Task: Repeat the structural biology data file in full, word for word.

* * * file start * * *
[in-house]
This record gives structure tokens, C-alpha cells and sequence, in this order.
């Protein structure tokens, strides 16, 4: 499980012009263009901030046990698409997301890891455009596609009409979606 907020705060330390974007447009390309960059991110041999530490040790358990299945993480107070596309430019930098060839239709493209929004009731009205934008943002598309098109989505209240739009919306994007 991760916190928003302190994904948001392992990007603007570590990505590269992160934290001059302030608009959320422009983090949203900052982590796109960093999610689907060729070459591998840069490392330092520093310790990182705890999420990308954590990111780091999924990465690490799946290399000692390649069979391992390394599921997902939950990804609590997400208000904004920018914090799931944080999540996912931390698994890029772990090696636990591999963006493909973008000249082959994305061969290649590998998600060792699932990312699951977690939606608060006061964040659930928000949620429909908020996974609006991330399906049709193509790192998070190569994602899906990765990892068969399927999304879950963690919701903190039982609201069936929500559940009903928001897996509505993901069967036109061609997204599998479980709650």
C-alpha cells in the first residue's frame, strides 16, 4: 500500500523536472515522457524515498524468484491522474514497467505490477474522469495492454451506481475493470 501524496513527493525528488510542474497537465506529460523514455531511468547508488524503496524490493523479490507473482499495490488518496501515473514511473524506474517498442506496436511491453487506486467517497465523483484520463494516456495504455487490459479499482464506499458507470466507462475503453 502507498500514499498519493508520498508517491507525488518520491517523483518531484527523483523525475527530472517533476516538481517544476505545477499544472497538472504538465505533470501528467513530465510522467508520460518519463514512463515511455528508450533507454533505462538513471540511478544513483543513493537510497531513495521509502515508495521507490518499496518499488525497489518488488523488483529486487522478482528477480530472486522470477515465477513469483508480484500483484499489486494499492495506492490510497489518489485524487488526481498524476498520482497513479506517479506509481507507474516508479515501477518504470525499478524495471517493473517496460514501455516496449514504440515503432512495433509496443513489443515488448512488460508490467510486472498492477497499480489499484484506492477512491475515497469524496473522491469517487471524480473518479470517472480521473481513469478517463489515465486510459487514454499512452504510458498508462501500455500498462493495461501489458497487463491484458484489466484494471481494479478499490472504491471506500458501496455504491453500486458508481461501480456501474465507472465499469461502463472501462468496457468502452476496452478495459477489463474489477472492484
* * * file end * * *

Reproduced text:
[in-house]
This record gives structure tokens, C-alpha cells and sequence, in this order.
């Protein structure tokens, strides 16, 4: 499980012009263009901030046990698409997301890891455009596609009409979606 907020705060330390974007447009390309960059991110041999530490040790358990299945993480107070596309430019930098060839239709493209929004009731009205934008943002598309098109989505209240739009919306994007 991760916190928003302190994904948001392992990007603007570590990505590269992160934290001059302030608009959320422009983090949203900052982590796109960093999610689907060729070459591998840069490392330092520093310790990182705890999420990308954590990111780091999924990465690490799946290399000692390649069979391992390394599921997902939950990804609590997400208000904004920018914090799931944080999540996912931390698994890029772990090696636990591999963006493909973008000249082959994305061969290649590998998600060792699932990312699951977690939606608060006061964040659930928000949620429909908020996974609006991330399906049709193509790192998070190569994602899906990765990892068969399927999304879950963690919701903190039982609201069936929500559940009903928001897996509505993901069967036109061609997204599998479980709650």
C-alpha cells in the first residue's frame, strides 16, 4: 500500500523536472515522457524515498524468484491522474514497467505490477474522469495492454451506481475493470 501524496513527493525528488510542474497537465506529460523514455531511468547508488524503496524490493523479490507473482499495490488518496501515473514511473524506474517498442506496436511491453487506486467517497465523483484520463494516456495504455487490459479499482464506499458507470466507462475503453 502507498500514499498519493508520498508517491507525488518520491517523483518531484527523483523525475527530472517533476516538481517544476505545477499544472497538472504538465505533470501528467513530465510522467508520460518519463514512463515511455528508450533507454533505462538513471540511478544513483543513493537510497531513495521509502515508495521507490518499496518499488525497489518488488523488483529486487522478482528477480530472486522470477515465477513469483508480484500483484499489486494499492495506492490510497489518489485524487488526481498524476498520482497513479506517479506509481507507474516508479515501477518504470525499478524495471517493473517496460514501455516496449514504440515503432512495433509496443513489443515488448512488460508490467510486472498492477497499480489499484484506492477512491475515497469524496473522491469517487471524480473518479470517472480521473481513469478517463489515465486510459487514454499512452504510458498508462501500455500498462493495461501489458497487463491484458484489466484494471481494479478499490472504491471506500458501496455504491453500486458508481461501480456501474465507472465499469461502463472501462468496457468502452476496452478495459477489463474489477472492484